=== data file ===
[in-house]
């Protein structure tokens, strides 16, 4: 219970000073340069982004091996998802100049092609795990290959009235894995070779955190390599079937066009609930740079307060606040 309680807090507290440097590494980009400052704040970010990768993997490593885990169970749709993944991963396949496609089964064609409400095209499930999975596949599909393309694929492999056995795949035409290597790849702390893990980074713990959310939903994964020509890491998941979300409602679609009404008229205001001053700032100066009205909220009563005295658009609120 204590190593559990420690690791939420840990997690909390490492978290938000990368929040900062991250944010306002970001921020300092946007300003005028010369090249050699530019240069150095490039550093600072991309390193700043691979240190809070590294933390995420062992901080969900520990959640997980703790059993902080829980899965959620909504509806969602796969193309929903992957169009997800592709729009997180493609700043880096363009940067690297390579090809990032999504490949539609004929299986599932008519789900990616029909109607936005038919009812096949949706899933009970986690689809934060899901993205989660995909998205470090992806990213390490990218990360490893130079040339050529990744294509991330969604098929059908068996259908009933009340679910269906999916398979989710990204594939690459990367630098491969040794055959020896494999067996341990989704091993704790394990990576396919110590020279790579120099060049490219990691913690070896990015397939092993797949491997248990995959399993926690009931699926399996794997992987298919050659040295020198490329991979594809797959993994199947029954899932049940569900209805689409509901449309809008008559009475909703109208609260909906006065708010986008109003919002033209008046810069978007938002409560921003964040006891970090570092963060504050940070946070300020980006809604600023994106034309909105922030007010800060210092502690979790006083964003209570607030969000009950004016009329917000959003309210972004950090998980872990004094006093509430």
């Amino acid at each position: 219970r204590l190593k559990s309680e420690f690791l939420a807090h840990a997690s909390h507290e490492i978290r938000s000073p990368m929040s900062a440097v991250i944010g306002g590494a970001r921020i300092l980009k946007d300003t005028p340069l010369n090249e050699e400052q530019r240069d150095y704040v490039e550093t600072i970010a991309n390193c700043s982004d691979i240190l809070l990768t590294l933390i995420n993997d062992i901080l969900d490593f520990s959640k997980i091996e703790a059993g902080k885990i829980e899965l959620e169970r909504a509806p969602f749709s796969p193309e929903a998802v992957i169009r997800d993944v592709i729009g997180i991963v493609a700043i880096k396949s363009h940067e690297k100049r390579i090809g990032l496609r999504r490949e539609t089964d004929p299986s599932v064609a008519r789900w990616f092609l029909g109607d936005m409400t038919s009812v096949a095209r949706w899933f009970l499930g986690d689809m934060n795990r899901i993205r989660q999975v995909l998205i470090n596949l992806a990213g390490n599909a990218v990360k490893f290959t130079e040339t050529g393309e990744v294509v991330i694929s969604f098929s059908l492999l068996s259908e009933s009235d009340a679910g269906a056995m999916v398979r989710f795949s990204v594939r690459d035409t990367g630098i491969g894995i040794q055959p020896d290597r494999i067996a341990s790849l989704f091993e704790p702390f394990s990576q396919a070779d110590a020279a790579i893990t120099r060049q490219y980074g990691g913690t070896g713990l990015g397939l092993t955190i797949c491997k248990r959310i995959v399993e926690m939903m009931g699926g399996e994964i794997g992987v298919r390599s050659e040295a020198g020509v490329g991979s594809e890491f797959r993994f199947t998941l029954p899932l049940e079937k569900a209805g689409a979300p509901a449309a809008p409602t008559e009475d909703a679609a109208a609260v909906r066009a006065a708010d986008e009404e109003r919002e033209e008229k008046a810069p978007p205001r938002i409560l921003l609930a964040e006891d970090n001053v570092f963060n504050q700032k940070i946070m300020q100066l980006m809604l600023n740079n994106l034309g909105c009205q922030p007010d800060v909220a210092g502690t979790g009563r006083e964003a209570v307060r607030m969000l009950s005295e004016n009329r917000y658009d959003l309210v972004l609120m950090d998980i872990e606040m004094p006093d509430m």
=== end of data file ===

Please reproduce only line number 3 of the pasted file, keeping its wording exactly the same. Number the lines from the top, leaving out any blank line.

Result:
């Amino acid at each position: 219970r204590l190593k559990s309680e420690f690791l939420a807090h840990a997690s909390h507290e490492i978290r938000s000073p990368m929040s900062a440097v991250i944010g306002g590494a970001r921020i300092l980009k946007d300003t005028p340069l010369n090249e050699e400052q530019r240069d150095y704040v490039e550093t600072i970010a991309n390193c700043s982004d691979i240190l809070l990768t590294l933390i995420n993997d062992i901080l969900d490593f520990s959640k997980i091996e703790a059993g902080k885990i829980e899965l959620e169970r909504a509806p969602f749709s796969p193309e929903a998802v992957i169009r997800d993944v592709i729009g997180i991963v493609a700043i880096k396949s363009h940067e690297k100049r390579i090809g990032l496609r999504r490949e539609t089964d004929p299986s599932v064609a008519r789900w990616f092609l029909g109607d936005m409400t038919s009812v096949a095209r949706w899933f009970l499930g986690d689809m934060n795990r899901i993205r989660q999975v995909l998205i470090n596949l992806a990213g390490n599909a990218v990360k490893f290959t130079e040339t050529g393309e990744v294509v991330i694929s969604f098929s059908l492999l068996s259908e009933s009235d009340a679910g269906a056995m999916v398979r989710f795949s990204v594939r690459d035409t990367g630098i491969g894995i040794q055959p020896d290597r494999i067996a341990s790849l989704f091993e704790p702390f394990s990576q396919a070779d110590a020279a790579i893990t120099r060049q490219y980074g990691g913690t070896g713990l990015g397939l092993t955190i797949c491997k248990r959310i995959v399993e926690m939903m009931g699926g399996e994964i794997g992987v298919r390599s050659e040295a020198g020509v490329g991979s594809e890491f797959r993994f199947t998941l029954p899932l049940e079937k569900a209805g689409a979300p509901a449309a809008p409602t008559e009475d909703a679609a109208a609260v909906r066009a006065a708010d986008e009404e109003r919002e033209e008229k008046a810069p978007p205001r938002i409560l921003l609930a964040e006891d970090n001053v570092f963060n504050q700032k940070i946070m300020q100066l980006m809604l600023n740079n994106l034309g909105c009205q922030p007010d800060v909220a210092g502690t979790g009563r006083e964003a209570v307060r607030m969000l009950s005295e004016n009329r917000y658009d959003l309210v972004l609120m950090d998980i872990e606040m004094p006093d509430m």